"Prior to the Safer Choice logo, Seventh Generation shunned logos generally, because we felt we were making a product superior to any of the then-existing labels," says Wolf.   

But Wolf says when the EPA rebranded the Safer Choice label a little over a year ago, his company felt the label was meaningful, both to consumers and from a science perspective. 

So Seventh Generation had some of its products certified Safer Choice, including the "Free and Clear" laundry detergent and some detergent pods. The company also won a Safer Choice Partner of the Year Award.

To gain approval for a product to bear the logo, companies have to submit data sheets for each chemical in their product to a third-party reviewer for the EPA.

"That includes a toxicological, environmental, human health review of each ingredient that goes into your product," says Heidi Raatikainen, a compliance scientist at Seventh Generation. "They will review every single ingredient that is added to the product at any point in the supply chain."

"It is a very authentic and rational way to review chemicals," says Raatikainen. "One of the differences with the EPA Safer Choice from other certifications that I've seen is that they truly understand the chemical industry, and what the concerns are, and how the supply chain works, which is really key in terms of evaluating a product for the appropriate measures for health and safety."

Whose science defines 'safer'?

But Wolf says some in the industry don't like this approach, in part because certain chemicals they rely on would never meet the label requirements.

"And this concerns conventional industry because they want to be able to use some of the other chemicals because they have better technical properties, they might have lower cost, for whatever reason," says Wolf. "And then they will make their products useable in a way they deem to be safe, because of limited exposure."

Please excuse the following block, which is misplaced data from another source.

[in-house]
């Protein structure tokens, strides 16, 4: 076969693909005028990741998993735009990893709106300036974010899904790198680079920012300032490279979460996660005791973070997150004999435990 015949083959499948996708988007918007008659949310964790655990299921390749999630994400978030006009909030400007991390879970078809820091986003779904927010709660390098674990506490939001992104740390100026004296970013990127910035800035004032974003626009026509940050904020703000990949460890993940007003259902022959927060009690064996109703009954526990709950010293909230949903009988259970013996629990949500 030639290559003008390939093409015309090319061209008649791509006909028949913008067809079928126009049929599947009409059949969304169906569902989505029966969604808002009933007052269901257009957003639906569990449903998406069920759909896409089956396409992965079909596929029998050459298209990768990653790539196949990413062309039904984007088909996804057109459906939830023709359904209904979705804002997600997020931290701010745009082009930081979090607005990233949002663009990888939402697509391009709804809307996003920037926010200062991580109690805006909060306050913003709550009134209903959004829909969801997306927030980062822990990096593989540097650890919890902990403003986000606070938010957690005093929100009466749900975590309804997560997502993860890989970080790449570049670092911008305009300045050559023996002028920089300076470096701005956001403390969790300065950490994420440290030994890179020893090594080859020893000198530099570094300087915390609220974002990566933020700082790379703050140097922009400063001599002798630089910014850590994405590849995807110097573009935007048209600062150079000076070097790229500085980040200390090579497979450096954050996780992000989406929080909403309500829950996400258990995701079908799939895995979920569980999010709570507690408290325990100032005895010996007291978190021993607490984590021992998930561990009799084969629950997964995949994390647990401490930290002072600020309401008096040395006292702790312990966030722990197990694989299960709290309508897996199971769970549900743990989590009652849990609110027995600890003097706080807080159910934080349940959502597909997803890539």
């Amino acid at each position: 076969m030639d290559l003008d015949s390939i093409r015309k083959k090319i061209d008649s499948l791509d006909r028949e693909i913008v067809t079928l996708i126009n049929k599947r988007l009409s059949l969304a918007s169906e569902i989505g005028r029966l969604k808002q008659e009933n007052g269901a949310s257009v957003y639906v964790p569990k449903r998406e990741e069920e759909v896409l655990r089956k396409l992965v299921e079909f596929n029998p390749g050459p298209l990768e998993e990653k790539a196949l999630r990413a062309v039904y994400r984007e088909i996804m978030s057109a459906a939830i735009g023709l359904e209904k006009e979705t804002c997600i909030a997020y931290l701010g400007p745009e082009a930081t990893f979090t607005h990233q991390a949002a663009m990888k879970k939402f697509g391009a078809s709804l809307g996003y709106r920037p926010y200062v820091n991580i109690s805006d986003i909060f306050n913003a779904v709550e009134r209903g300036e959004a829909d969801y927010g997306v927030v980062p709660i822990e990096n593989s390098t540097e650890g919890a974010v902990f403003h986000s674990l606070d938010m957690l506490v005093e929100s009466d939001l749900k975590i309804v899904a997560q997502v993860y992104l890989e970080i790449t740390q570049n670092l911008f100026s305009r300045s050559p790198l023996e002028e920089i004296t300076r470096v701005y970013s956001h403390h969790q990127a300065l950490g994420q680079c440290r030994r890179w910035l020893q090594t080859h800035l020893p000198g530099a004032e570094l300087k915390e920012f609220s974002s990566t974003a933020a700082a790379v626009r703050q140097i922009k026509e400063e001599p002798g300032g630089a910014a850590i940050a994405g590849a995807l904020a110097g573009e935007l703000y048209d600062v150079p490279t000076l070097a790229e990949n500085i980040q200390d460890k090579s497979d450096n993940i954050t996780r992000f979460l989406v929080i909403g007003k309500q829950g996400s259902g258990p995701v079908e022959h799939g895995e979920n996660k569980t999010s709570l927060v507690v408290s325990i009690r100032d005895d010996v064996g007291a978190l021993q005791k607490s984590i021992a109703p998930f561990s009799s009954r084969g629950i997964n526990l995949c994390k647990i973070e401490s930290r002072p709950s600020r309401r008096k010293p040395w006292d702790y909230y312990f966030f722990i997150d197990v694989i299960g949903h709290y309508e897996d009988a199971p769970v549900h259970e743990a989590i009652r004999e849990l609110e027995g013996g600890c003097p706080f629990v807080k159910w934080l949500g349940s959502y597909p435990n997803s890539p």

By "limited exposure," Wolf is referring to the traditional method of evaluating risk of a chemical. Basically, some companies want to keep on with the status quo, where if a chemical is used in safe concentrations, it's allowed. This is how the new Toxic Substance Control Act passed this year evaluates chemicals.

"We believe a full risk-assessment is what gives the proper scientific review to situations like this," says Kathryn St. John, the head of communications for the American Chemistry Council, a group with hundreds of members ranging from small companies to larger ones such as Bayer, 3M, Dow and DuPont.

"Simply having a list of chemicals that are a hazard list or a blacklist of chemicals that shouldn't be included, doesn't take into consideration exposure," she says.

St. John says the American Chemistry Council filed those concerns with the EPA.

"It goes back to real-world exposure, so we think its really important to look at the full range of scientific evidence," says St. John. "And that's what a comprehensive risk assessment does. It helps you understand that chemicals can be used safely, and consumers can have a small amount of something in a product, and that its safe to use that product." 

But scientists involved in developing the Safer Choice criteria contend that it's hard to control "exposure" in the real world. People don't always read labels and could use more than the recommended amount of a product. Or spills into the environment could happen.

Gaining momentum

Companies both small and large are taking notice of the label. Clorox won an EPA Safer Choice "Partner of the Year" award this year. And Walmart has pledged that it will strive to formulate its private brand products to meet the Safer Choice label.

In the last year alone, the EPA has seen a 30 percent increase in requests to be reviewed for the Safer Choice label. To date, more than 2,500 products have been approved to carry the label.

This report comes from the New England News Collaborative: Eight public media companies coming together to tell the story of a changing region, with support from the Corporation for Public Broadcasting.